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Showing posts from 2017

Healthy drinking for the holidays

The holiday season is a time of conviviality, and nothing is more celebratory than wine. As we raise our glasses to toast friendships and family, we remember that wine symbolizes health and happiness. But it is all too easy to fall out of the habits that define healthy drinking, and moderation hardly seems a festive theme. With that in mind, here are a few (science-based) tips for healthy drinking: 1.Stick with wine. Peak blood alcohol levels are lower after wine consumption as opposed to spirits, even when the amount of alcohol is the same. (The same applies for beer, but beer lacks the beneficial polyphenols of wine.) Mixed drinks also tend to contain more calories from sugar, while calories from alcohol avoid spikes in blood sugar levels. 2.Whenever possible have food with wine. Alcohol is absorbed much more rapidly on an empty stomach, even for wine. What’s more, wine with meals dampens down what is called “oxidative stress” from certain foods such as red meat. Wine with food actual…

Why Age Gets Stronger with Wine

Because physical fitness and good health go hand in hand, muscle mass and strength are markers of resistance to frailty with aging. There are important behavioral associations such as regular exercise (no surprise there) and moderate regular consumption of alcohol, especially wine (only a surprise if you haven’t been reading this blog!) Studies on the subject are numerous and from many countries, suggesting that more than cultural factors are involved. A great example is this study[1] from Spain, which prospectively evaluated more than 2000 community-dwelling adults aged 60 and older at enrolment. The researchers were specifically interested in the Mediterranean drinking pattern, defined as moderate alcohol intake, with ≥80% of alcohol intake from wine, and drinking only with meals.  The subjects were followed regularly, with measures of muscle mass, walking speed, and endurance, and other factors. Using validated criteria, the subjects were classified as “frail” if they had low fun…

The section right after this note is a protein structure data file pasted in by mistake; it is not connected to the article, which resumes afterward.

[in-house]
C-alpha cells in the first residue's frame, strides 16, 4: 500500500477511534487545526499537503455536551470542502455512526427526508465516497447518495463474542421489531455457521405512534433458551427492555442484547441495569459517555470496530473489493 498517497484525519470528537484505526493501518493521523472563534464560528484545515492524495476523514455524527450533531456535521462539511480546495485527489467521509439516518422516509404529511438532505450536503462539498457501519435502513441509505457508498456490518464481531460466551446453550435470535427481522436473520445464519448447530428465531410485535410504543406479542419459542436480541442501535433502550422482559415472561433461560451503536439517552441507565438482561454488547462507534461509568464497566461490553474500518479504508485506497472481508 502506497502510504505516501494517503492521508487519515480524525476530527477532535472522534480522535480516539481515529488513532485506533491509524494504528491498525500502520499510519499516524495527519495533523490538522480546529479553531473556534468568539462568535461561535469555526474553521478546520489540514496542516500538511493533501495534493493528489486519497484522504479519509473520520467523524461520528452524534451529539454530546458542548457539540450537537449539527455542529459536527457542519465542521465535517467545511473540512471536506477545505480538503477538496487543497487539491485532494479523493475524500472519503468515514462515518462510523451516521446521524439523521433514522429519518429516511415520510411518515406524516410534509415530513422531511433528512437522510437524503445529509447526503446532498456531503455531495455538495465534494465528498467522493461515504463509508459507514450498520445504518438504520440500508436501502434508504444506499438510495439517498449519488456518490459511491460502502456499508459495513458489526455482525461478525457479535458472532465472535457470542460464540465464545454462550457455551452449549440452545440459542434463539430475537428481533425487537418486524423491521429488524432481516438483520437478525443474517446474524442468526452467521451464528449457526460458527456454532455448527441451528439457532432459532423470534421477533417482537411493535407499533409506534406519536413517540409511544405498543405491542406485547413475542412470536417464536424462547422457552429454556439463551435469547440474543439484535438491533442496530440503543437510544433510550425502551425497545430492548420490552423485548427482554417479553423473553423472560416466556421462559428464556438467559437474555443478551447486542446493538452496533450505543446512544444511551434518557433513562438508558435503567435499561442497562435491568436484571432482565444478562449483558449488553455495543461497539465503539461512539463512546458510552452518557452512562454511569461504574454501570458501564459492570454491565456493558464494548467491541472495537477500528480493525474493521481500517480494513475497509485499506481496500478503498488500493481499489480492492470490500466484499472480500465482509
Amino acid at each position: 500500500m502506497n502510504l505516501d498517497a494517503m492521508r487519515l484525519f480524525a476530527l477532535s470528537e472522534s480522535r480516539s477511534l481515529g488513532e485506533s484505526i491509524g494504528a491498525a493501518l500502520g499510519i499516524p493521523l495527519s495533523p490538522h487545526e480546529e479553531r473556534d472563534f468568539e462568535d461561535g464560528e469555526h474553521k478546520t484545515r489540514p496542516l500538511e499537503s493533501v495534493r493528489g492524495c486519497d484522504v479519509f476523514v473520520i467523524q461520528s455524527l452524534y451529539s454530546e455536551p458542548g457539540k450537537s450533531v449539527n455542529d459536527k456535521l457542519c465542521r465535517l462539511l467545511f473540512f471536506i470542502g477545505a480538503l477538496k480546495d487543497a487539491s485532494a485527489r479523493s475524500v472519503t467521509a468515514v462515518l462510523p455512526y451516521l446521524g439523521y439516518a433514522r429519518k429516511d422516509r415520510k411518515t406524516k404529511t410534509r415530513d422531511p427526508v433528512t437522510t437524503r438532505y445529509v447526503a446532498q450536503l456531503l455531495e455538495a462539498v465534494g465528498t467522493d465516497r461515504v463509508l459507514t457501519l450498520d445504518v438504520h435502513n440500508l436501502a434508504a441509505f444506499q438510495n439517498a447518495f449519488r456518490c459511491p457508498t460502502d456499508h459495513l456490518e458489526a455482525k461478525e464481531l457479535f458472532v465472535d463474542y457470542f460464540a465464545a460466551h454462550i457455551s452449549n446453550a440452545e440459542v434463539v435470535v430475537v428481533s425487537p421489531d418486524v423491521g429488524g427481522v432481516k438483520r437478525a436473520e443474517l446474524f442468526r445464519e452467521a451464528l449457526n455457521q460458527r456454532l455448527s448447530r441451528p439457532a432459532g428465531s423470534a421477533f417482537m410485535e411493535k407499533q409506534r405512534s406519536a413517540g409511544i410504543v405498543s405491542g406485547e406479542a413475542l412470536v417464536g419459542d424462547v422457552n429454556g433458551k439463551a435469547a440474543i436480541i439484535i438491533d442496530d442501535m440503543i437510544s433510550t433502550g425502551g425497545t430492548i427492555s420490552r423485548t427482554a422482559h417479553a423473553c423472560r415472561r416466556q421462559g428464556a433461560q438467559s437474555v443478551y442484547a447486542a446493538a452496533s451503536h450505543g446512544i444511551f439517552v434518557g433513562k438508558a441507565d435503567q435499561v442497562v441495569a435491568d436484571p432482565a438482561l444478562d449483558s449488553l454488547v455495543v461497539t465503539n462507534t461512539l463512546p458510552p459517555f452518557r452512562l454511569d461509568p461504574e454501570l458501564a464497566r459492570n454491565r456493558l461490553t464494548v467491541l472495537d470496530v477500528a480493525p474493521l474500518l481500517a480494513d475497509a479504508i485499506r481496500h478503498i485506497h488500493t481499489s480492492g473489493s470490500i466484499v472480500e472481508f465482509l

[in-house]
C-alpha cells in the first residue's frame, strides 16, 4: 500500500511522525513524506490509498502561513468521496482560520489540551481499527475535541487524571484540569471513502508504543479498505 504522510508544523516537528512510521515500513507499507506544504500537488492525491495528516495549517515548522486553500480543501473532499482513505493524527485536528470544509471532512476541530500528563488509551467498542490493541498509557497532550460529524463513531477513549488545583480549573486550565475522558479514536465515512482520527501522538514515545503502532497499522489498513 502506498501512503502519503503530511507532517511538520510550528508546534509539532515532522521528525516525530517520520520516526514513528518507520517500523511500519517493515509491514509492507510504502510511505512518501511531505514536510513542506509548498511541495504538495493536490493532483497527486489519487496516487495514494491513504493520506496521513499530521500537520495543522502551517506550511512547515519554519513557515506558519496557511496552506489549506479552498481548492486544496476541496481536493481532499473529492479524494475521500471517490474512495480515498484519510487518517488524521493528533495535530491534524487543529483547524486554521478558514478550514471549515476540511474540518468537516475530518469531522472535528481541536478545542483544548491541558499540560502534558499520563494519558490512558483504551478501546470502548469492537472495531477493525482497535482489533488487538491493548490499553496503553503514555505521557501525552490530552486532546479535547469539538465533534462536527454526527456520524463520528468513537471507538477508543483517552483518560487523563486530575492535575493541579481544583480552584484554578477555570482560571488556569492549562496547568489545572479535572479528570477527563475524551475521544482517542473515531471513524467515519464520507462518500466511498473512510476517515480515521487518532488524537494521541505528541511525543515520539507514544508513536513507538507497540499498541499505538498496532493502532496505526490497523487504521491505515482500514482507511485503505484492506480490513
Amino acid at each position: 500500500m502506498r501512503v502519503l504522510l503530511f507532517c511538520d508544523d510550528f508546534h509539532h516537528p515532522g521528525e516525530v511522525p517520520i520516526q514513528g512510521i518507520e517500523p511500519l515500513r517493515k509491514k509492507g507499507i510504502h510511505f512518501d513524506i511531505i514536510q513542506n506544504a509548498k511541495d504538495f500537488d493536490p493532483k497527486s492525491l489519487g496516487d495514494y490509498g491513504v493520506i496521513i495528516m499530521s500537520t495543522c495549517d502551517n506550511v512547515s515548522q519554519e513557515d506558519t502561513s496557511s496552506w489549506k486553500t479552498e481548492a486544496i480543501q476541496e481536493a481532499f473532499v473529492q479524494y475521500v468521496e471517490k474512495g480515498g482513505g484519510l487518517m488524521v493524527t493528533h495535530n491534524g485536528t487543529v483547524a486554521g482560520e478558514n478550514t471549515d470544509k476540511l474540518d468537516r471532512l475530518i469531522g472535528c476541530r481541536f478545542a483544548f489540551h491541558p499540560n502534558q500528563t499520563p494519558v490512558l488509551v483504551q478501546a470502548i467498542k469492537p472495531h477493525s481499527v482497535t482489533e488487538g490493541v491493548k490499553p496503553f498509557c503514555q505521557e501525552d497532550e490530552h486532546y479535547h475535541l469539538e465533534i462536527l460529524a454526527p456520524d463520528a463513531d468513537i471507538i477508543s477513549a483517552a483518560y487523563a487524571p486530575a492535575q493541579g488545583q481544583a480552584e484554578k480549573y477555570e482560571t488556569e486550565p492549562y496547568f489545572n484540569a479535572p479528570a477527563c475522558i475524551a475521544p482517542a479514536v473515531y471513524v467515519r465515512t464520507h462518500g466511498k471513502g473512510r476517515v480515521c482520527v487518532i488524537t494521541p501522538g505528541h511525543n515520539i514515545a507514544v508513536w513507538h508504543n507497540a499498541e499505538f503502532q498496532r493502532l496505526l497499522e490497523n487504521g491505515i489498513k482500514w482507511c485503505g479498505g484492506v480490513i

Update on wine and breast cancer

With breast cancer awareness month upon us again, it’s fair to ask what we have learned about prevention and treatment, and for wine drinkers, it remains a confusing picture. It’s clear that heavy alcohol consumption increases risk, not so certain whether moderation – especially wine – is all that bad; it might even be good. On one hand, the message from the medical community is unambiguous: any level of drinking increases the odds of developing breast cancer. On the other hand, at moderate levels of drinking, cancer risk is extremely difficult to measure with confidence, even more so with wine. Here’s why I think a daily glass or two of red wine with dinner is still a healthy choice: A recent study from the University of California San Diego[1] looked at survival and recurrence after breast cancer treatment, finding that light drinking had no correlation. Moderate alcohol intake was “protective against all-cause mortality” in non-obese women.There appears to be no breast cancer risk …

Is wine a probiotic? More than a gut feeling

That “gut feeling” you sometimes get may be more literal than you think: research continues to reveal the importance of the bacteria in our digestive tract, called the “gut microbiome.”  This symbiotic population of microbes affects health and well-being in often unexpected ways. The microbiome sends signals to the central nervous system, regulates inflammation, even influences cardiovascular health. Wine’s impact on health appears to depend significantly on the microbiome, and we are now learning that it may not actually be the constituents of wine that make it healthy for us; it is the things that the microbiome transforms them into. How wine promotes a healthy microbiome Wine’s relationship with the microbiome is a two-way street: Recent studies[1]  demonstrate how wine consumption influences the composition of the various bacteria, while other research demonstrates how the microbiome metabolizes wine into components that boost the immune system.[2] The idea that wine’s health be…

Alcohol and skin cancer: When the devil is ignoring the details